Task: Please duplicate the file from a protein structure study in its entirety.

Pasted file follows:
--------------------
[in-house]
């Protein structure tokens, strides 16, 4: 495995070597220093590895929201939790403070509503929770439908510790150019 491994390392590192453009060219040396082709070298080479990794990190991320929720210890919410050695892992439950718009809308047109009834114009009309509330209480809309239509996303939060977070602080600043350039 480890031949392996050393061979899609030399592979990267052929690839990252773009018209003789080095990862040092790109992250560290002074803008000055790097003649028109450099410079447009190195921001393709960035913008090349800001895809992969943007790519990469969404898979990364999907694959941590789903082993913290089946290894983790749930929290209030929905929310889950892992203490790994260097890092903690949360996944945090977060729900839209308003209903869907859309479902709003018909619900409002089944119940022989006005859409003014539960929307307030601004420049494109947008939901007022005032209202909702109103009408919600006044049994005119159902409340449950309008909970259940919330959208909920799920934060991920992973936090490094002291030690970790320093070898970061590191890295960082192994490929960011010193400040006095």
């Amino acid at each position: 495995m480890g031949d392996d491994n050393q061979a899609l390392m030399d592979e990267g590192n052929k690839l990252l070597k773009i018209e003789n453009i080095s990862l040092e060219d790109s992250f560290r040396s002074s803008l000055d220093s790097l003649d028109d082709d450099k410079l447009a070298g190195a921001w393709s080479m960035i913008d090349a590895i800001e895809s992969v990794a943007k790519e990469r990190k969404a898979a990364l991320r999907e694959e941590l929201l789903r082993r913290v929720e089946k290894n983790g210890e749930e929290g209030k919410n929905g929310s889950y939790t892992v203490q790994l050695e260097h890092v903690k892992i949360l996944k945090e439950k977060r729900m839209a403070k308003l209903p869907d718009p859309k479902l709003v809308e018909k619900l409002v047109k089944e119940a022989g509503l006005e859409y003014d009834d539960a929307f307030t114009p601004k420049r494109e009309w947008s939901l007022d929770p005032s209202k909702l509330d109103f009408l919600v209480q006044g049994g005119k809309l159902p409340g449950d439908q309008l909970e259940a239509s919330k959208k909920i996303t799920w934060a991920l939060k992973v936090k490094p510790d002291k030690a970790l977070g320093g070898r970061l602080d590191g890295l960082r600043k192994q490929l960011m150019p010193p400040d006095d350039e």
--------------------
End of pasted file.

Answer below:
[in-house]
């Protein structure tokens, strides 16, 4: 495995070597220093590895929201939790403070509503929770439908510790150019 491994390392590192453009060219040396082709070298080479990794990190991320929720210890919410050695892992439950718009809308047109009834114009009309509330209480809309239509996303939060977070602080600043350039 480890031949392996050393061979899609030399592979990267052929690839990252773009018209003789080095990862040092790109992250560290002074803008000055790097003649028109450099410079447009190195921001393709960035913008090349800001895809992969943007790519990469969404898979990364999907694959941590789903082993913290089946290894983790749930929290209030929905929310889950892992203490790994260097890092903690949360996944945090977060729900839209308003209903869907859309479902709003018909619900409002089944119940022989006005859409003014539960929307307030601004420049494109947008939901007022005032209202909702109103009408919600006044049994005119159902409340449950309008909970259940919330959208909920799920934060991920992973936090490094002291030690970790320093070898970061590191890295960082192994490929960011010193400040006095």
């Amino acid at each position: 495995m480890g031949d392996d491994n050393q061979a899609l390392m030399d592979e990267g590192n052929k690839l990252l070597k773009i018209e003789n453009i080095s990862l040092e060219d790109s992250f560290r040396s002074s803008l000055d220093s790097l003649d028109d082709d450099k410079l447009a070298g190195a921001w393709s080479m960035i913008d090349a590895i800001e895809s992969v990794a943007k790519e990469r990190k969404a898979a990364l991320r999907e694959e941590l929201l789903r082993r913290v929720e089946k290894n983790g210890e749930e929290g209030k919410n929905g929310s889950y939790t892992v203490q790994l050695e260097h890092v903690k892992i949360l996944k945090e439950k977060r729900m839209a403070k308003l209903p869907d718009p859309k479902l709003v809308e018909k619900l409002v047109k089944e119940a022989g509503l006005e859409y003014d009834d539960a929307f307030t114009p601004k420049r494109e009309w947008s939901l007022d929770p005032s209202k909702l509330d109103f009408l919600v209480q006044g049994g005119k809309l159902p409340g449950d439908q309008l909970e259940a239509s919330k959208k909920i996303t799920w934060a991920l939060k992973v936090k490094p510790d002291k030690a970790l977070g320093g070898r970061l602080d590191g890295l960082r600043k192994q490929l960011m150019p010193p400040d006095d350039e």